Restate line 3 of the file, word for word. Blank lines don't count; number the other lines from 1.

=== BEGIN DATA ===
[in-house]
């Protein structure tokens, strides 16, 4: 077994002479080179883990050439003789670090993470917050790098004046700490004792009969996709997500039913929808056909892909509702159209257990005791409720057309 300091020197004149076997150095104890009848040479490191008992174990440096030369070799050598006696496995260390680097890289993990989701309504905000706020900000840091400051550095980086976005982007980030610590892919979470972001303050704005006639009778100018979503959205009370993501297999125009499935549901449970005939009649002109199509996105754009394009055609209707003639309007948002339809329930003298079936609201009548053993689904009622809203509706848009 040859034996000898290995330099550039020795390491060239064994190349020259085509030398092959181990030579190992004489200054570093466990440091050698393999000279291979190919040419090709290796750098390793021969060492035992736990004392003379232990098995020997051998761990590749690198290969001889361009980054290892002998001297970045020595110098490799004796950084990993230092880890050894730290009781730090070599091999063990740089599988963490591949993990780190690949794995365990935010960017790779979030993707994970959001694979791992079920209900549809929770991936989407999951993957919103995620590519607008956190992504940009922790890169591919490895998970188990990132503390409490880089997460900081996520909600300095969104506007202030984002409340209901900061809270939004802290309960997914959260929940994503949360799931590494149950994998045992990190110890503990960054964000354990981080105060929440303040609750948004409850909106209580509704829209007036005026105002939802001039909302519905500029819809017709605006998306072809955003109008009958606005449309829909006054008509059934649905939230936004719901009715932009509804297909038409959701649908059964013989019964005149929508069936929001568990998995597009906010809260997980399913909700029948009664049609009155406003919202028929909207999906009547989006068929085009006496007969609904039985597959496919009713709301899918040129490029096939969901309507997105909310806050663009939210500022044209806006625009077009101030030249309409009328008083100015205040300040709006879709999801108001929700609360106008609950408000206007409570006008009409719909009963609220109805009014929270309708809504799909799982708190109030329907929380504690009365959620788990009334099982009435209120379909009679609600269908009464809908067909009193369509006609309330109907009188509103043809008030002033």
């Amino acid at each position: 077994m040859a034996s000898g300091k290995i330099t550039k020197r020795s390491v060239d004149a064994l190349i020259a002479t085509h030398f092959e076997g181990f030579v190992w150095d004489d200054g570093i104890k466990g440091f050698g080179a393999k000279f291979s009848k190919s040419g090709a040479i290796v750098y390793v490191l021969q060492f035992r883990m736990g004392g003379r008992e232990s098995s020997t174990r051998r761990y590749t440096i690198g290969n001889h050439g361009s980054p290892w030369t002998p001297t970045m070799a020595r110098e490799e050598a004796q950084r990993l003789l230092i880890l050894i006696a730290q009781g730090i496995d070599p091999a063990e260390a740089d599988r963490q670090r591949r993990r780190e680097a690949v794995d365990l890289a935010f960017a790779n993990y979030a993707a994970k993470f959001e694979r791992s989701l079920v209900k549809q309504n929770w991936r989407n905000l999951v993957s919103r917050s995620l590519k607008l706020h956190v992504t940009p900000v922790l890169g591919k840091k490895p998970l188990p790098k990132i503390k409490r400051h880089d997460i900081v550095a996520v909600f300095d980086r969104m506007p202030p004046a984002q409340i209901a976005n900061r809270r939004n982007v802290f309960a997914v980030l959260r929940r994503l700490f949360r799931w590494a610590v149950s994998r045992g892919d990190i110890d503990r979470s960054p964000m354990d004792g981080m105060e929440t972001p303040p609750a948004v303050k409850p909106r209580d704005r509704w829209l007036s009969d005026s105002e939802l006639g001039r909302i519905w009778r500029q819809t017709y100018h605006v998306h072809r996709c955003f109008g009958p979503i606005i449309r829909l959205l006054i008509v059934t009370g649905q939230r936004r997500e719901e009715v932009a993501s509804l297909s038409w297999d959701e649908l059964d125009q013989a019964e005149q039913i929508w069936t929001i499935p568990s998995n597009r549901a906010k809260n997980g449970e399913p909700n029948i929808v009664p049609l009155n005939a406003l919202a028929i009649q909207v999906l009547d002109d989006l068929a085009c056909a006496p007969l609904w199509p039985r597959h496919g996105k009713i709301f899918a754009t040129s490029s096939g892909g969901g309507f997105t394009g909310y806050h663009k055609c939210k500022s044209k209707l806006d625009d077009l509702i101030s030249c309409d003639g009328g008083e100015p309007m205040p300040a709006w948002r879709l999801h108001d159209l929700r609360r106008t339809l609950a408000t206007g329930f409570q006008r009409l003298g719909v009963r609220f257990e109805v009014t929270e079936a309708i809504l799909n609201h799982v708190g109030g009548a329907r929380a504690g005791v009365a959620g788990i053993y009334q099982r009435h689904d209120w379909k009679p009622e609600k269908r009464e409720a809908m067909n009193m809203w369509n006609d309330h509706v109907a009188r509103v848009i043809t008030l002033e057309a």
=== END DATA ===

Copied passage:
């Amino acid at each position: 077994m040859a034996s000898g300091k290995i330099t550039k020197r020795s390491v060239d004149a064994l190349i020259a002479t085509h030398f092959e076997g181990f030579v190992w150095d004489d200054g570093i104890k466990g440091f050698g080179a393999k000279f291979s009848k190919s040419g090709a040479i290796v750098y390793v490191l021969q060492f035992r883990m736990g004392g003379r008992e232990s098995s020997t174990r051998r761990y590749t440096i690198g290969n001889h050439g361009s980054p290892w030369t002998p001297t970045m070799a020595r110098e490799e050598a004796q950084r990993l003789l230092i880890l050894i006696a730290q009781g730090i496995d070599p091999a063990e260390a740089d599988r963490q670090r591949r993990r780190e680097a690949v794995d365990l890289a935010f960017a790779n993990y979030a993707a994970k993470f959001e694979r791992s989701l079920v209900k549809q309504n929770w991936r989407n905000l999951v993957s919103r917050s995620l590519k607008l706020h956190v992504t940009p900000v922790l890169g591919k840091k490895p998970l188990p790098k990132i503390k409490r400051h880089d997460i900081v550095a996520v909600f300095d980086r969104m506007p202030p004046a984002q409340i209901a976005n900061r809270r939004n982007v802290f309960a997914v980030l959260r929940r994503l700490f949360r799931w590494a610590v149950s994998r045992g892919d990190i110890d503990r979470s960054p964000m354990d004792g981080m105060e929440t972001p303040p609750a948004v303050k409850p909106r209580d704005r509704w829209l007036s009969d005026s105002e939802l006639g001039r909302i519905w009778r500029q819809t017709y100018h605006v998306h072809r996709c955003f109008g009958p979503i606005i449309r829909l959205l006054i008509v059934t009370g649905q939230r936004r997500e719901e009715v932009a993501s509804l297909s038409w297999d959701e649908l059964d125009q013989a019964e005149q039913i929508w069936t929001i499935p568990s998995n597009r549901a906010k809260n997980g449970e399913p909700n029948i929808v009664p049609l009155n005939a406003l919202a028929i009649q909207v999906l009547d002109d989006l068929a085009c056909a006496p007969l609904w199509p039985r597959h496919g996105k009713i709301f899918a754009t040129s490029s096939g892909g969901g309507f997105t394009g909310y806050h663009k055609c939210k500022s044209k209707l806006d625009d077009l509702i101030s030249c309409d003639g009328g008083e100015p309007m205040p300040a709006w948002r879709l999801h108001d159209l929700r609360r106008t339809l609950a408000t206007g329930f409570q006008r009409l003298g719909v009963r609220f257990e109805v009014t929270e079936a309708i809504l799909n609201h799982v708190g109030g009548a329907r929380a504690g005791v009365a959620g788990i053993y009334q099982r009435h689904d209120w379909k009679p009622e609600k269908r009464e409720a809908m067909n009193m809203w369509n006609d309330h509706v109907a009188r509103v848009i043809t008030l002033e057309a």